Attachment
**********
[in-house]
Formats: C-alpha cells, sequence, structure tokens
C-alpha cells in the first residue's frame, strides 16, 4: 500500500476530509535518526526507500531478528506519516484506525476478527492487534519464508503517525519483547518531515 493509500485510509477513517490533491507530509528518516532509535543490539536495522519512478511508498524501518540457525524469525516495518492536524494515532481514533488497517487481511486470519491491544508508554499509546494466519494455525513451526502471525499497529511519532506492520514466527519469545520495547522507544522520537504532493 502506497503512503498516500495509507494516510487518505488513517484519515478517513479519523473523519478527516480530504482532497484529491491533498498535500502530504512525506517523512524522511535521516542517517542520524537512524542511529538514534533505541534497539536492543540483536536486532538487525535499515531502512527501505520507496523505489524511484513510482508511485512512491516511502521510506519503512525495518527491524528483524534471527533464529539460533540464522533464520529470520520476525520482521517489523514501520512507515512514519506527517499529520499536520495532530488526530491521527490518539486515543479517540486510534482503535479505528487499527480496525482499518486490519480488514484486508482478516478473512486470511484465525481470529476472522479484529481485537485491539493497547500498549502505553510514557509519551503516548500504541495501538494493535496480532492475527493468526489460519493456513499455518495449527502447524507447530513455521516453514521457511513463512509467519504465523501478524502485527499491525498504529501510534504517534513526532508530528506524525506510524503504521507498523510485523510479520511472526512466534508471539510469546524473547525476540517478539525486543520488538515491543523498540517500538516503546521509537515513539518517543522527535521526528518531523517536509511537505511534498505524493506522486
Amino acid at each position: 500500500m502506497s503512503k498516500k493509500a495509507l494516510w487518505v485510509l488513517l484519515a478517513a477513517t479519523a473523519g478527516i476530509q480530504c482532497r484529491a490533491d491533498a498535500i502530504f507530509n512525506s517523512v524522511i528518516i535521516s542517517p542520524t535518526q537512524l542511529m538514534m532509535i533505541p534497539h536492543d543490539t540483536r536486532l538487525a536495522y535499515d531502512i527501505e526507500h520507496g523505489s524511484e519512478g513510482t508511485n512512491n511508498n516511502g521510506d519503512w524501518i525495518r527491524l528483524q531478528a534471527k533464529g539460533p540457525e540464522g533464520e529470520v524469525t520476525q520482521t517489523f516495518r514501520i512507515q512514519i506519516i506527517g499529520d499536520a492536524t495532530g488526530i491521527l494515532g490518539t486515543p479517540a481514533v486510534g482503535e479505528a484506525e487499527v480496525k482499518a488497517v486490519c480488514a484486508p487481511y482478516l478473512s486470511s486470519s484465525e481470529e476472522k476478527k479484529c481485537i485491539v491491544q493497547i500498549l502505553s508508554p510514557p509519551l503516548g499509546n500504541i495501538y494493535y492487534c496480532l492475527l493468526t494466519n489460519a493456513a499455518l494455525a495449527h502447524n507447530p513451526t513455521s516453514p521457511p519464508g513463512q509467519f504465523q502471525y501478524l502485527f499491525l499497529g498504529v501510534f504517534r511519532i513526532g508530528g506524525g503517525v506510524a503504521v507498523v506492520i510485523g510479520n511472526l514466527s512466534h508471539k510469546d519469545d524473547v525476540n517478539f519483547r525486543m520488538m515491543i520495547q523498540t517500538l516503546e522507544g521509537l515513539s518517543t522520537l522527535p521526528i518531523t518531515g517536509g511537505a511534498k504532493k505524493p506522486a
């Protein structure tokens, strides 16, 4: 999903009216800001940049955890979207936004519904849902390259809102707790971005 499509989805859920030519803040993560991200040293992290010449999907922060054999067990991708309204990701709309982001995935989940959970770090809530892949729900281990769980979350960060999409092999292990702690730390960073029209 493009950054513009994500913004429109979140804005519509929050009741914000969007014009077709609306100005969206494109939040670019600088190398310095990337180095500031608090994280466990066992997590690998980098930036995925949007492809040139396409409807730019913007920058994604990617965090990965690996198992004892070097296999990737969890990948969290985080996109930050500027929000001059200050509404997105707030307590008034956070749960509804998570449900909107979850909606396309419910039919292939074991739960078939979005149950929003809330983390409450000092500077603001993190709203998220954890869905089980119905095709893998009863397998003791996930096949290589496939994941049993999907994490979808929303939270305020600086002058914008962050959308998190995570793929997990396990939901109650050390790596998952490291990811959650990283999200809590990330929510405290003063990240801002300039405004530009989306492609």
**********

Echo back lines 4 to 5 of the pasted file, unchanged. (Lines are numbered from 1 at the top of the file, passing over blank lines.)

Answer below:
Amino acid at each position: 500500500m502506497s503512503k498516500k493509500a495509507l494516510w487518505v485510509l488513517l484519515a478517513a477513517t479519523a473523519g478527516i476530509q480530504c482532497r484529491a490533491d491533498a498535500i502530504f507530509n512525506s517523512v524522511i528518516i535521516s542517517p542520524t535518526q537512524l542511529m538514534m532509535i533505541p534497539h536492543d543490539t540483536r536486532l538487525a536495522y535499515d531502512i527501505e526507500h520507496g523505489s524511484e519512478g513510482t508511485n512512491n511508498n516511502g521510506d519503512w524501518i525495518r527491524l528483524q531478528a534471527k533464529g539460533p540457525e540464522g533464520e529470520v524469525t520476525q520482521t517489523f516495518r514501520i512507515q512514519i506519516i506527517g499529520d499536520a492536524t495532530g488526530i491521527l494515532g490518539t486515543p479517540a481514533v486510534g482503535e479505528a484506525e487499527v480496525k482499518a488497517v486490519c480488514a484486508p487481511y482478516l478473512s486470511s486470519s484465525e481470529e476472522k476478527k479484529c481485537i485491539v491491544q493497547i500498549l502505553s508508554p510514557p509519551l503516548g499509546n500504541i495501538y494493535y492487534c496480532l492475527l493468526t494466519n489460519a493456513a499455518l494455525a495449527h502447524n507447530p513451526t513455521s516453514p521457511p519464508g513463512q509467519f504465523q502471525y501478524l502485527f499491525l499497529g498504529v501510534f504517534r511519532i513526532g508530528g506524525g503517525v506510524a503504521v507498523v506492520i510485523g510479520n511472526l514466527s512466534h508471539k510469546d519469545d524473547v525476540n517478539f519483547r525486543m520488538m515491543i520495547q523498540t517500538l516503546e522507544g521509537l515513539s518517543t522520537l522527535p521526528i518531523t518531515g517536509g511537505a511534498k504532493k505524493p506522486a
């Protein structure tokens, strides 16, 4: 999903009216800001940049955890979207936004519904849902390259809102707790971005 499509989805859920030519803040993560991200040293992290010449999907922060054999067990991708309204990701709309982001995935989940959970770090809530892949729900281990769980979350960060999409092999292990702690730390960073029209 493009950054513009994500913004429109979140804005519509929050009741914000969007014009077709609306100005969206494109939040670019600088190398310095990337180095500031608090994280466990066992997590690998980098930036995925949007492809040139396409409807730019913007920058994604990617965090990965690996198992004892070097296999990737969890990948969290985080996109930050500027929000001059200050509404997105707030307590008034956070749960509804998570449900909107979850909606396309419910039919292939074991739960078939979005149950929003809330983390409450000092500077603001993190709203998220954890869905089980119905095709893998009863397998003791996930096949290589496939994941049993999907994490979808929303939270305020600086002058914008962050959308998190995570793929997990396990939901109650050390790596998952490291990811959650990283999200809590990330929510405290003063990240801002300039405004530009989306492609």